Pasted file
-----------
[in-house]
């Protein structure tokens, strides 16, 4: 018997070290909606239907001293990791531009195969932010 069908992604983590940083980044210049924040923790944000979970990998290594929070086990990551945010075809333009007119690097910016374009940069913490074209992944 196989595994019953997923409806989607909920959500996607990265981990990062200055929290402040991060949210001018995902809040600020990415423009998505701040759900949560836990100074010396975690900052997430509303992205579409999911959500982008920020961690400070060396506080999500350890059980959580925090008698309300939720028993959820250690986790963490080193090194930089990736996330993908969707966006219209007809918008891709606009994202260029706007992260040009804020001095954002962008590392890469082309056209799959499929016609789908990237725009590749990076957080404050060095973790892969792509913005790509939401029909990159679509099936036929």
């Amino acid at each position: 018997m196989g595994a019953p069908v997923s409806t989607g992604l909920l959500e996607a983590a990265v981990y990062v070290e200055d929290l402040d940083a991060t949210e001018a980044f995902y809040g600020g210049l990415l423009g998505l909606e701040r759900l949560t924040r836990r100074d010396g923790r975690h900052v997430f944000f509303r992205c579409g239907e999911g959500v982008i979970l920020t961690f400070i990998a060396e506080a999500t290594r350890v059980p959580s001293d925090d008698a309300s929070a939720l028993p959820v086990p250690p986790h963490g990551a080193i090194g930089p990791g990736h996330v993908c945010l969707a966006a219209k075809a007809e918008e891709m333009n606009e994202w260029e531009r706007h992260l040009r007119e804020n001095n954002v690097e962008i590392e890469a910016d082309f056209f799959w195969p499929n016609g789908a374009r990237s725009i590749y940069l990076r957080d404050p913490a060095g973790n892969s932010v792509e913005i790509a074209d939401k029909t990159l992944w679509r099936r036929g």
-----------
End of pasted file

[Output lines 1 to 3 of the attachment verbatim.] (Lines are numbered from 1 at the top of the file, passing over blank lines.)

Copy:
[in-house]
């Protein structure tokens, strides 16, 4: 018997070290909606239907001293990791531009195969932010 069908992604983590940083980044210049924040923790944000979970990998290594929070086990990551945010075809333009007119690097910016374009940069913490074209992944 196989595994019953997923409806989607909920959500996607990265981990990062200055929290402040991060949210001018995902809040600020990415423009998505701040759900949560836990100074010396975690900052997430509303992205579409999911959500982008920020961690400070060396506080999500350890059980959580925090008698309300939720028993959820250690986790963490080193090194930089990736996330993908969707966006219209007809918008891709606009994202260029706007992260040009804020001095954002962008590392890469082309056209799959499929016609789908990237725009590749990076957080404050060095973790892969792509913005790509939401029909990159679509099936036929």
């Amino acid at each position: 018997m196989g595994a019953p069908v997923s409806t989607g992604l909920l959500e996607a983590a990265v981990y990062v070290e200055d929290l402040d940083a991060t949210e001018a980044f995902y809040g600020g210049l990415l423009g998505l909606e701040r759900l949560t924040r836990r100074d010396g923790r975690h900052v997430f944000f509303r992205c579409g239907e999911g959500v982008i979970l920020t961690f400070i990998a060396e506080a999500t290594r350890v059980p959580s001293d925090d008698a309300s929070a939720l028993p959820v086990p250690p986790h963490g990551a080193i090194g930089p990791g990736h996330v993908c945010l969707a966006a219209k075809a007809e918008e891709m333009n606009e994202w260029e531009r706007h992260l040009r007119e804020n001095n954002v690097e962008i590392e890469a910016d082309f056209f799959w195969p499929n016609g789908a374009r990237s725009i590749y940069l990076r957080d404050p913490a060095g973790n892969s932010v792509e913005i790509a074209d939401k029909t990159l992944w679509r099936r036929g």